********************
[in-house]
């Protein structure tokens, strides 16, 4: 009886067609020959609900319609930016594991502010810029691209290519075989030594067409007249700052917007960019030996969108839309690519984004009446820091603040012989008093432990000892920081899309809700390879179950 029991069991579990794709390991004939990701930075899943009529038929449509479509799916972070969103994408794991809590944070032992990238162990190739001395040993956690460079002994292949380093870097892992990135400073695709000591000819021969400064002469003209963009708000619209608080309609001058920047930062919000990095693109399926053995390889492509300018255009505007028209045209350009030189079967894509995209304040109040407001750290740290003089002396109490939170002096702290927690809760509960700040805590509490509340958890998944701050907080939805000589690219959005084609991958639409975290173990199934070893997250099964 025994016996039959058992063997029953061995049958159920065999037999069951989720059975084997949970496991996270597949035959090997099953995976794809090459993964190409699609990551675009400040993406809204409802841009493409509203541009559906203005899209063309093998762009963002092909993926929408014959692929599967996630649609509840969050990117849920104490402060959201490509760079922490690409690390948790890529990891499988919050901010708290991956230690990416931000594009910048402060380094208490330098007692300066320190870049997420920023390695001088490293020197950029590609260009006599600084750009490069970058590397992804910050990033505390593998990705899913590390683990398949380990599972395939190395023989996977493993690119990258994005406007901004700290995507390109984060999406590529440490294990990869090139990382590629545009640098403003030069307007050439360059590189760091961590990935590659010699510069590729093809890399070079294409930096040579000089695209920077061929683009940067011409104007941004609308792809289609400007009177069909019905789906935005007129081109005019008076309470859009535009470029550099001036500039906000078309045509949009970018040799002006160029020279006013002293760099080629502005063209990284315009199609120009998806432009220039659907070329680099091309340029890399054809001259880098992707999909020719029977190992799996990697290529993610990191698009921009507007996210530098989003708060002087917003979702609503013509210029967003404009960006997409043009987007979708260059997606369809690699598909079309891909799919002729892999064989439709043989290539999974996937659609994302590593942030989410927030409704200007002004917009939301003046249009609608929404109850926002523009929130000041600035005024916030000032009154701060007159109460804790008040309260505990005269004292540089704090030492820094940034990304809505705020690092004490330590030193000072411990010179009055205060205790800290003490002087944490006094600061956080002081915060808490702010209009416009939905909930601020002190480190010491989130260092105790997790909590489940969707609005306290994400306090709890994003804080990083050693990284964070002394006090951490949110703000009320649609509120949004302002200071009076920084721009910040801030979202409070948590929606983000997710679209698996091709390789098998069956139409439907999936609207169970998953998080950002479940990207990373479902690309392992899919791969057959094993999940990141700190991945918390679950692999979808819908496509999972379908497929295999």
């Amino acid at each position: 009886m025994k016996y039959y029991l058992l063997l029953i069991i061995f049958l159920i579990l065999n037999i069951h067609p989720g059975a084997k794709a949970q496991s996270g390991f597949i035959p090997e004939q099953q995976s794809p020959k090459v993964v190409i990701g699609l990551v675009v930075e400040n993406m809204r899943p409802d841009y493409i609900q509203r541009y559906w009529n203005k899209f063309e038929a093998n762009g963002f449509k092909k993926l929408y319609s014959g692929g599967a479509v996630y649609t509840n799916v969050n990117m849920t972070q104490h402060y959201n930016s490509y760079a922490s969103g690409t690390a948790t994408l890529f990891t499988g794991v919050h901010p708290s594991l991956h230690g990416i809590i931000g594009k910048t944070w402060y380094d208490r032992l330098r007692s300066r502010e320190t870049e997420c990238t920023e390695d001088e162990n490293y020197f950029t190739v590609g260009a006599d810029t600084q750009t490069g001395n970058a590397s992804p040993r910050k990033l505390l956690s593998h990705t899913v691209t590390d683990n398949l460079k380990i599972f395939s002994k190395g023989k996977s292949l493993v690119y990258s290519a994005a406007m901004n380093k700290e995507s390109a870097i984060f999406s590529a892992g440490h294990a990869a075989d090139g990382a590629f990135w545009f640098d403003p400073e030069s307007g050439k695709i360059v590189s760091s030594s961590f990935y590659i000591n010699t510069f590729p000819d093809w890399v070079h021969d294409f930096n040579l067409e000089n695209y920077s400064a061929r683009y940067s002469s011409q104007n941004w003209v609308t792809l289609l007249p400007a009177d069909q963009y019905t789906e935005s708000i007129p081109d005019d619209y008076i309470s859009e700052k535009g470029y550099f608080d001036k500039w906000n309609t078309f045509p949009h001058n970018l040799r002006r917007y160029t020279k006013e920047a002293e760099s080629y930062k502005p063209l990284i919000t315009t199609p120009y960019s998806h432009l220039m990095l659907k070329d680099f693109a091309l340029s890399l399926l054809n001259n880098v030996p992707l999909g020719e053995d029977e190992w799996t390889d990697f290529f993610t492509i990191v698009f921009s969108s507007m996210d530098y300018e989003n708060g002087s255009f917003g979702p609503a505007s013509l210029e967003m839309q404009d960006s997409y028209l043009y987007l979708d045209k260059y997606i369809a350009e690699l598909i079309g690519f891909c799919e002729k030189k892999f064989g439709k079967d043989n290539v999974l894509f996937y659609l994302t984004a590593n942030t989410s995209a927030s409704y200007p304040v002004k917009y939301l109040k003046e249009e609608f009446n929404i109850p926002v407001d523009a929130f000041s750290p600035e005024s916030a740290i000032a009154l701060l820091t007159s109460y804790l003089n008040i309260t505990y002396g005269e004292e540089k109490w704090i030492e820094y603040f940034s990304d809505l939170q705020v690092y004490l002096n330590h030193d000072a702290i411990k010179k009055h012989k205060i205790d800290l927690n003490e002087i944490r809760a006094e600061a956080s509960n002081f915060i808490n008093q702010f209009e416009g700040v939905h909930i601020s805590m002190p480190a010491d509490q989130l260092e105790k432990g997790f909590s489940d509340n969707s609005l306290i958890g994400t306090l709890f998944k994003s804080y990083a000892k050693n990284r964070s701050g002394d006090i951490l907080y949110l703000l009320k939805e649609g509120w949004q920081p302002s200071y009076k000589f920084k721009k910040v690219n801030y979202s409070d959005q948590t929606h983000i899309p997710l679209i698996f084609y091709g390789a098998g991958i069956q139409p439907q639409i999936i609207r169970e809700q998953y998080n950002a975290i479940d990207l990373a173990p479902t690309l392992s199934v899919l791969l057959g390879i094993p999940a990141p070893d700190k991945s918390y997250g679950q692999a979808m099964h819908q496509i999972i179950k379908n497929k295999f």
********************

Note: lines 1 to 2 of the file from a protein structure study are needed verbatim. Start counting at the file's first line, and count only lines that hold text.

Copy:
[in-house]
């Protein structure tokens, strides 16, 4: 009886067609020959609900319609930016594991502010810029691209290519075989030594067409007249700052917007960019030996969108839309690519984004009446820091603040012989008093432990000892920081899309809700390879179950 029991069991579990794709390991004939990701930075899943009529038929449509479509799916972070969103994408794991809590944070032992990238162990190739001395040993956690460079002994292949380093870097892992990135400073695709000591000819021969400064002469003209963009708000619209608080309609001058920047930062919000990095693109399926053995390889492509300018255009505007028209045209350009030189079967894509995209304040109040407001750290740290003089002396109490939170002096702290927690809760509960700040805590509490509340958890998944701050907080939805000589690219959005084609991958639409975290173990199934070893997250099964 025994016996039959058992063997029953061995049958159920065999037999069951989720059975084997949970496991996270597949035959090997099953995976794809090459993964190409699609990551675009400040993406809204409802841009493409509203541009559906203005899209063309093998762009963002092909993926929408014959692929599967996630649609509840969050990117849920104490402060959201490509760079922490690409690390948790890529990891499988919050901010708290991956230690990416931000594009910048402060380094208490330098007692300066320190870049997420920023390695001088490293020197950029590609260009006599600084750009490069970058590397992804910050990033505390593998990705899913590390683990398949380990599972395939190395023989996977493993690119990258994005406007901004700290995507390109984060999406590529440490294990990869090139990382590629545009640098403003030069307007050439360059590189760091961590990935590659010699510069590729093809890399070079294409930096040579000089695209920077061929683009940067011409104007941004609308792809289609400007009177069909019905789906935005007129081109005019008076309470859009535009470029550099001036500039906000078309045509949009970018040799002006160029020279006013002293760099080629502005063209990284315009199609120009998806432009220039659907070329680099091309340029890399054809001259880098992707999909020719029977190992799996990697290529993610990191698009921009507007996210530098989003708060002087917003979702609503013509210029967003404009960006997409043009987007979708260059997606369809690699598909079309891909799919002729892999064989439709043989290539999974996937659609994302590593942030989410927030409704200007002004917009939301003046249009609608929404109850926002523009929130000041600035005024916030000032009154701060007159109460804790008040309260505990005269004292540089704090030492820094940034990304809505705020690092004490330590030193000072411990010179009055205060205790800290003490002087944490006094600061956080002081915060808490702010209009416009939905909930601020002190480190010491989130260092105790997790909590489940969707609005306290994400306090709890994003804080990083050693990284964070002394006090951490949110703000009320649609509120949004302002200071009076920084721009910040801030979202409070948590929606983000997710679209698996091709390789098998069956139409439907999936609207169970998953998080950002479940990207990373479902690309392992899919791969057959094993999940990141700190991945918390679950692999979808819908496509999972379908497929295999």